AUSTIN, Texas — More of the world’s coastal glaciers are melting faster than ever, but exactly what’s triggering the large-scale retreat has been difficult to pin down because of natural fluctuations in the glaciers’ surroundings. Now, researchers at the University of Texas Institute for Geophysics (UTIG) and Georgia Tech have developed a methodology that they think cracks the code to why coastal glaciers are retreating, and in turn, how much can be attributed to human-caused climate change. Attributing the human role for coastal glaciers — which melt directly into the sea — could pave the way to better predictions about sea level rise.
So far, scientists have tested the approach only in computer models using simplified glaciers. They found that even modest global warming caused most glaciers to melt, or retreat.
The next step, the researchers said, is for scientists to simulate the coastal glaciers of a real ice sheet, like Greenland’s, which holds enough ice to raise sea level by about 22 feet (7 meters). That will reveal whether they are retreating due to climate change and help predict when major ice loss might next occur.
“The methodology we’re proposing is a road map towards making confident statements about what the human role is [in glacial retreats],” said glaciologist John Christian, who is a postdoctoral researcher at both The University of Texas at Austin and Georgia Tech. “Those statements can then be communicated to the public and policymakers, and help in their decision making.”
Published July 13 in the journal The Cryosphere, the methodology is unique because it treats rapid glacier retreat as an individual probabilistic event, like a wildfire or tropical storm. For a large retreat to happen, the glacier must retreat past its “stability threshold,” which is usually a steep rise in the underlying bedrock that helps slow its flow. The probability of that happening varies depending on local climate and ocean conditions that change with natural fluctuations and human-caused warming. Even small variations can cause large changes in a glacier’s behavior, making them hard to predict and leading to cases where glaciers were found retreating right next to ones that weren’t.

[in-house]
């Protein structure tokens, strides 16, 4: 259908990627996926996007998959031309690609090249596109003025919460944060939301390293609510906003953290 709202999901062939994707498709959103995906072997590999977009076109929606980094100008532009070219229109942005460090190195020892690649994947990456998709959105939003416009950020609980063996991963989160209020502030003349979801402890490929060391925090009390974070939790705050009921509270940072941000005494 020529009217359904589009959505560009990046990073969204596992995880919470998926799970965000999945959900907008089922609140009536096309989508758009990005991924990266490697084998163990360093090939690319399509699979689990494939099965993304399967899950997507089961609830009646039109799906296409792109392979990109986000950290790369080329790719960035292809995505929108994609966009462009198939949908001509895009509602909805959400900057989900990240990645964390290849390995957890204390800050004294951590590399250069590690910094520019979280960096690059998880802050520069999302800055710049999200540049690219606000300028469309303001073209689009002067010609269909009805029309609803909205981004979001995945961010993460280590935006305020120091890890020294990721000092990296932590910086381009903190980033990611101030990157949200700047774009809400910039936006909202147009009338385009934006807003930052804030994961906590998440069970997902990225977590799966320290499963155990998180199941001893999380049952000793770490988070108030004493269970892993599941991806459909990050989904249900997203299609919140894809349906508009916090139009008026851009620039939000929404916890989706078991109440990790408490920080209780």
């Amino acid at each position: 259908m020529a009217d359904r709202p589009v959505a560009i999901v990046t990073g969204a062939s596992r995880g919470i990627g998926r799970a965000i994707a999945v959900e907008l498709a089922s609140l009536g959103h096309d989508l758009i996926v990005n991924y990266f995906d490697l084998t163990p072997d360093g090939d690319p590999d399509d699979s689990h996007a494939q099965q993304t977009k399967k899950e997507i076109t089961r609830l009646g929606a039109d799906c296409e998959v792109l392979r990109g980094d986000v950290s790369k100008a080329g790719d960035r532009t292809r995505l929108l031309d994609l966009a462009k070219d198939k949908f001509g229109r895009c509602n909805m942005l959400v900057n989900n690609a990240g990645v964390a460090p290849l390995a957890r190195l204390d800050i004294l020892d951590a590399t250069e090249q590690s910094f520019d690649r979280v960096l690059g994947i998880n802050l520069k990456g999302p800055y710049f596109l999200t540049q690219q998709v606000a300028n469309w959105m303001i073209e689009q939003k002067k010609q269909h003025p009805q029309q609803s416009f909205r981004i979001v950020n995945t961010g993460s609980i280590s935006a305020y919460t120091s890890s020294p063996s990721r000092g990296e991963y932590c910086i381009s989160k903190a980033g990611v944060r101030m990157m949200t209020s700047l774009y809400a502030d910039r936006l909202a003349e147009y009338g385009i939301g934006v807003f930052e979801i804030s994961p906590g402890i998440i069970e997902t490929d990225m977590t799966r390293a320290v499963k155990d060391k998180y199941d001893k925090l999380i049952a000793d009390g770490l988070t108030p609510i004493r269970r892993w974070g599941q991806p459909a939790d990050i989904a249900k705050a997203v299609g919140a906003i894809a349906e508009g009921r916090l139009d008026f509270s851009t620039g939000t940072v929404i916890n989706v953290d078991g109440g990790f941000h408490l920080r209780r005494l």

That, said co-author and UTIG glaciologist Ginny Catania, is why the last Intergovernmental Panel on Climate Change report found there was still too much uncertainty about coastal glaciers to say whether their retreat is due to human-caused climate change or natural climate fluctuations.
The new study shows how to overcome the uncertainty by providing a methodology that accounts for differences between glaciers and natural climate fluctuations while testing the effect of background trends such as global warming. According to Catania, the study means they can now attribute mass coastal glacier retreat to climate change and not just natural variability.
“And that’s the first time anyone’s done that,” she said.
To test the methodology, the team ran thousands of simulations of the past 150 years with and without global warming. The simulations showed that even modest warming increased the probability of ice sheet-wide glacier retreat.
When the scientists ran models without human-caused climate change, they found it virtually impossible for more than a few of the glaciers to begin retreating within years of each other.
By contrast, since 2000, nearly all (200) of Greenland’s 225 coastal glaciers have been in varying states of retreat.
“This study gives us a toolbox to determine the role of humans in the loss of ice from Greenland and Antarctica, to say with confidence that it’s not just coincidence,” said Georgia Tech glaciologist and co-author Alex Robel.
The research on coastal glaciers builds on previous work to understand the human role on the retreat of mountain glaciers — which is now well-established. The latest study was funded by UTIG and the National Science Foundation. UTIG is a research arm of UT Austin’s Jackson School of Geosciences
Overlapping simulations of a glacier, one with climate change and the other without. Glaciers melt when they retreat past their stabilizing threshold, shown here as a peak in the bedrock. According to research from the University of Texas Institute for Geophysics and Georgia Tech, that becomes much likelier with climate change. Animation: John Erich Christian/University of Texas Institute for Geophysics/Georgia Tech
Courtesy of UT News.
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